Gradle is a build automation tool with a focus on extensibility and performance. It can be used to perform tasks related to software compilation, deployment, testing, static analysis (e.g., linting), and more.

        Gradle is very easy to learn if you are new to automated builds or want an alternative solution for any of the above tasks that your current build system does not support well enough or is unable to do at all. Gradle has some advantages over other tools like Ant, Maven, SBT (Scala Build Tool), etc., especially when it comes down to customizability and performance of the generated output during the process of creating a final executable jar for example.

        A Gradle plugin is an add-in that extends the Gradle build with some new functionality. Gradle ships with a set of plugins that we can use in our builds right away without any extra configuration. For example, by default, we get tasks for our build and test execution, dependency management, code quality analysis (through the JaCoCo plugin), and so on. We can also add more plugins to enhance our builds further if needed.

      • dwaves.deGNU Linux bash – the ultimate (LTE) modem debugging one-liner – Destination Host Unreachable – solved
    • Games

    • Desktop Environments/WMs

      • GNOME Desktop/GTK

        • Ubuntu HandbookAATWS – Highly Customizable Alt-Tab Window Switcher for GNOME | UbuntuHandbook

          Use Alt+Tab or Super+Tab frequently in Ubuntu or Fedora Linux? This extension replace the default window switcher with advanced options.

          It’s AATWS, Advanced Alt-Tab Window Switcher, a Gnome Shell extension which may be useful for those working with many application windows at the same time.

          The extension adds type to search function to the Alt/Super + Tab window/app switchers. Which allows to quickly find your opened app or window. It will also try to search and launch system applications if no match app/window exist.

  • Distributions and Operating Systems

    • Fedora Family / IBM

      • The Next PlatformCan IBM Get Back Into HPC With Power10?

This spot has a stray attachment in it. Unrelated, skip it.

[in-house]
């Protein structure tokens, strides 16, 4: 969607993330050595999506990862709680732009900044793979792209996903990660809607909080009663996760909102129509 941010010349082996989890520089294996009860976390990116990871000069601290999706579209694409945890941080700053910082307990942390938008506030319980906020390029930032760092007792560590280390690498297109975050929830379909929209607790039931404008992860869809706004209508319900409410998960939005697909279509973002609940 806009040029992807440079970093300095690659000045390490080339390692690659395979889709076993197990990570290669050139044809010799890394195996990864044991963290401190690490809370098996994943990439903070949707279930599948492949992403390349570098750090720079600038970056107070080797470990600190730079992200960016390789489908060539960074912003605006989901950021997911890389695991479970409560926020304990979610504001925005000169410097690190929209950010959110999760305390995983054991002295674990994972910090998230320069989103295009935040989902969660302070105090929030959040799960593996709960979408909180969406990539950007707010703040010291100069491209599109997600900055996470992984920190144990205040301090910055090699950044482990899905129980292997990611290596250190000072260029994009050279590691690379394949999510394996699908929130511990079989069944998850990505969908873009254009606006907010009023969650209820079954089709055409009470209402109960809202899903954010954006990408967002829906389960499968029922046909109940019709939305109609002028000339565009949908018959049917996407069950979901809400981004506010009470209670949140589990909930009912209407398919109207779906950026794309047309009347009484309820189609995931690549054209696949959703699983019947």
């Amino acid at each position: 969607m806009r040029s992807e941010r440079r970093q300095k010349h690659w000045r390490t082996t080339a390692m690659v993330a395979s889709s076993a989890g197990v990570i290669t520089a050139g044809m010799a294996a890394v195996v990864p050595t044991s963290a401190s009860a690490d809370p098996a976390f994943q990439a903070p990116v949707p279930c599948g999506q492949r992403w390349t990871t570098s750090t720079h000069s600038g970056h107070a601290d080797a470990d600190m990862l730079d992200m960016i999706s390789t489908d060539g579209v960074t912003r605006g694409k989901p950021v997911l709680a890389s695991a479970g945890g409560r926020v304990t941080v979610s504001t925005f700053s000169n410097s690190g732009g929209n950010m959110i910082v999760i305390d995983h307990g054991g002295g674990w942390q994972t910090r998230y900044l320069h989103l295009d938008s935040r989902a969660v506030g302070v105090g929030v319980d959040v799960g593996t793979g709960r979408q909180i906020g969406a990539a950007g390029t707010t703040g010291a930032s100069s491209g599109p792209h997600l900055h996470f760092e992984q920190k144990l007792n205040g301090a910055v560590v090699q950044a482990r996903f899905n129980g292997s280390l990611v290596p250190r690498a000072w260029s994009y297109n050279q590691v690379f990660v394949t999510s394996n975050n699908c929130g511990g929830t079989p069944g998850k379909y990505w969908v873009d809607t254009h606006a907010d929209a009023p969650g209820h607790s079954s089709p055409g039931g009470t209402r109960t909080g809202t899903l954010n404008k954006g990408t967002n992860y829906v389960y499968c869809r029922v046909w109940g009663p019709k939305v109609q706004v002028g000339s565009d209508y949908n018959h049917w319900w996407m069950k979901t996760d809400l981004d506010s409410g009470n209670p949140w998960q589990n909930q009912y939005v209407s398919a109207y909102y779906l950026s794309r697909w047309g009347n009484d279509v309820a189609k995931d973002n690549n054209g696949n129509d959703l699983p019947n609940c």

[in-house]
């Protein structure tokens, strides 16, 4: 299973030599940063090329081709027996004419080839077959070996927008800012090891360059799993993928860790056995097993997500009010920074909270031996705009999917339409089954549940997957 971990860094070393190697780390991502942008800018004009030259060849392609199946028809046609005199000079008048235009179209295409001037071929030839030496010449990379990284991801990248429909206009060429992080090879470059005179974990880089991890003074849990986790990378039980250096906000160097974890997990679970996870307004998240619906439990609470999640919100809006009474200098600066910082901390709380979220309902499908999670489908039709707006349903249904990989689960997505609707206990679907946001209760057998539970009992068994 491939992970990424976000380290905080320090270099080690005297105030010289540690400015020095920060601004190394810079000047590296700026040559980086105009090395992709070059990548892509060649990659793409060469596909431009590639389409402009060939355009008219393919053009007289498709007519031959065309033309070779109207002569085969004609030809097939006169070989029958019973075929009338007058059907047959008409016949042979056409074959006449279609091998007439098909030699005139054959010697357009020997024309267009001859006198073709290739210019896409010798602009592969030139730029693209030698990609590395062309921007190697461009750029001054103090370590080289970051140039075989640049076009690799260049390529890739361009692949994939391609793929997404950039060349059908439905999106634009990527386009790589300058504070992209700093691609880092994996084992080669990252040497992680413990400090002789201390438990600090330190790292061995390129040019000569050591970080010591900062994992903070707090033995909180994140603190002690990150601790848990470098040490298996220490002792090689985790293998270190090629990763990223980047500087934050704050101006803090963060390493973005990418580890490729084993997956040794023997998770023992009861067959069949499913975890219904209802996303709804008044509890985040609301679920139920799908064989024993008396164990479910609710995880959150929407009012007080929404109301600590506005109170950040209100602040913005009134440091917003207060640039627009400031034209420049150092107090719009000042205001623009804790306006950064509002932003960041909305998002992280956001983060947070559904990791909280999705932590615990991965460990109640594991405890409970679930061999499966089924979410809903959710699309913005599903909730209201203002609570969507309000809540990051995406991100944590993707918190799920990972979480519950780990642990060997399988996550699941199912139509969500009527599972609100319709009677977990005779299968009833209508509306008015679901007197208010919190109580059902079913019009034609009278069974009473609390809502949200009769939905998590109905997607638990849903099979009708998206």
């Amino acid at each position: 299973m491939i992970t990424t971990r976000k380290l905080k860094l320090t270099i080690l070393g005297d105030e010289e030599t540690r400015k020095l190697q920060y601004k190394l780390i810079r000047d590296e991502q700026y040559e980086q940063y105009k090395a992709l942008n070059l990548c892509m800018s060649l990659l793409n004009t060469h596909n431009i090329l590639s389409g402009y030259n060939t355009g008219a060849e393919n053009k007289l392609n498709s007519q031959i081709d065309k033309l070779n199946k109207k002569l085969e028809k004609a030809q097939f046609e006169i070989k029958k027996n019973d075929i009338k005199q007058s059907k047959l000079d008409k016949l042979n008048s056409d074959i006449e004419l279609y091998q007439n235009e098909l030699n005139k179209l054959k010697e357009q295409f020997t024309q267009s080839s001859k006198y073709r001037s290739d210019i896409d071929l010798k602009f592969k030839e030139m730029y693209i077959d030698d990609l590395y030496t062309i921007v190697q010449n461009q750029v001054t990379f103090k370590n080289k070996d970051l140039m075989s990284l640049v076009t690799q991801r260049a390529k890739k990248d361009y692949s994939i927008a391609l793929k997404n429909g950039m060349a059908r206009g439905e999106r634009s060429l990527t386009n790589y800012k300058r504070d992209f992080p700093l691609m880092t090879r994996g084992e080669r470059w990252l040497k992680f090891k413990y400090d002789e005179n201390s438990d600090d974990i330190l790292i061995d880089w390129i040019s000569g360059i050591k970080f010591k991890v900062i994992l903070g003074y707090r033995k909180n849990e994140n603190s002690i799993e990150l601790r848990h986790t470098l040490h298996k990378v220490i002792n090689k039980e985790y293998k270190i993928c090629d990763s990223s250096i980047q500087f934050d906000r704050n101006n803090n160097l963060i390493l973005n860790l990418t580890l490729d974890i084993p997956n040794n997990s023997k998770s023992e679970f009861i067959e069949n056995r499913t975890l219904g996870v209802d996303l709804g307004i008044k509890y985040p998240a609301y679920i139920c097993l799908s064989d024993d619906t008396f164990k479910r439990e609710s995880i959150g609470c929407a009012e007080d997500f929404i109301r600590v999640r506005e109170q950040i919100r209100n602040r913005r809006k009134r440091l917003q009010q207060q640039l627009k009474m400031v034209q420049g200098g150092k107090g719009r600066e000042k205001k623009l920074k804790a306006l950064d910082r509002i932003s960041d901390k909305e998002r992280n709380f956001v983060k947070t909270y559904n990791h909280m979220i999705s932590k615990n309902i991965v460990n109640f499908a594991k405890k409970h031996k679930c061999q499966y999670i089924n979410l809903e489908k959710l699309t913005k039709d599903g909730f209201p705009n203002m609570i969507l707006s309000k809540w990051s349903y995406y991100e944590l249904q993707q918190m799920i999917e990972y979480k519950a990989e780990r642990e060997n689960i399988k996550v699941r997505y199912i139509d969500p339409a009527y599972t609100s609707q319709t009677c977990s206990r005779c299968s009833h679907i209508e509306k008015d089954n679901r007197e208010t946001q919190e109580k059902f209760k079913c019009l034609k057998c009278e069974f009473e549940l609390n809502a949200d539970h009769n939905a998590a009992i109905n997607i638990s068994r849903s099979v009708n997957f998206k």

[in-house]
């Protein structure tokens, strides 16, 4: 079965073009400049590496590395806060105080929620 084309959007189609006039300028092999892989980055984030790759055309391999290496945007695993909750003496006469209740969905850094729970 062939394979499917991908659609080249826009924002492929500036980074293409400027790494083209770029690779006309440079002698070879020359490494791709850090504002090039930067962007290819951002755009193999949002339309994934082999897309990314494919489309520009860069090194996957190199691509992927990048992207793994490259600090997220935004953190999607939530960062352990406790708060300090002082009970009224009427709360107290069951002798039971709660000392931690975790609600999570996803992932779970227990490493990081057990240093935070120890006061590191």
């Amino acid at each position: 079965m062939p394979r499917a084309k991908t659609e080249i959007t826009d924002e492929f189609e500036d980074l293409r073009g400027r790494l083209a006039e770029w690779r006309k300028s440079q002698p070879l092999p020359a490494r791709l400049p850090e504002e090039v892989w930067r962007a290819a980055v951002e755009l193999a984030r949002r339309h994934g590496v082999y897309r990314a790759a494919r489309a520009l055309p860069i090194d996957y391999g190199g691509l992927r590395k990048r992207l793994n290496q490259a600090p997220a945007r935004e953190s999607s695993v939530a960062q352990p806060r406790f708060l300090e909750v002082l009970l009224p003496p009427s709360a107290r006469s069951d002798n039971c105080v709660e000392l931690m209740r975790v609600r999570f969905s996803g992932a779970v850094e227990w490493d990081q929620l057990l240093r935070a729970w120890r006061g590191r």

The “Cirrus” Power10 processor from IBM, which we codenamed for Big Blue because it refused to do it publicly and because we understand the value of a synonym here at The Next Platform, shipped last September in the “Denali” Power E1080 big iron NUMA machine. And today, the rest of the Power10-based Power Systems product line is being fleshed out with the launch of entry and midrange machines – many of which are suitable for supporting HPC and AI workloads as well as in-memory databases and other workloads in large enterprises.

    • Canonical/Ubuntu Family

      • 9to5LinuxLinux Mint 21 Beta Is Now Available for Download, Here’s a First Look

        Development of Linux Mint 21 “Vanessa” kicked off a few months ago, and the upcoming distribution will be based on the repositories and base packages of Canonical’s latest Ubuntu 22.04 LTS (Jammy Jellyfish) operating system series, which will be supported for the next five years, just like Linux Mint 21.

        Linux Mint 21 will ship not only with newer core components (e.g. Linux kernel, Mesa graphics stack, GCC, GNU C Library) from Ubuntu 22.04 LTS, but also with a newer version of the in-house developed Cinnamon desktop environment, namely Cinnamon 5.4, which brings numerous new features and improvements.

    • Open Hardware/Modding

      • ArduinoMinecraft controls this LED array [Ed: Microsoft's proprietary junk can only be a liability to Arduino]

        A common question asked by new makers is “what is the difference between a microcontroller development board and a single-board computer?” Or, in more common terms, “what is the difference between an Arduino and a Raspberry Pi?” There are many technical differences, but people are really asking about why you would use one over the other. The answer, in most cases, is that you use an Arduino to handle low-level control of sensors, motors, and so on, and you use a Raspberry Pi for computing processor-intensive tasks. If, however, you need both, then MrDemonFrog’s Minecraft-controlled LED array illustrates how to do so.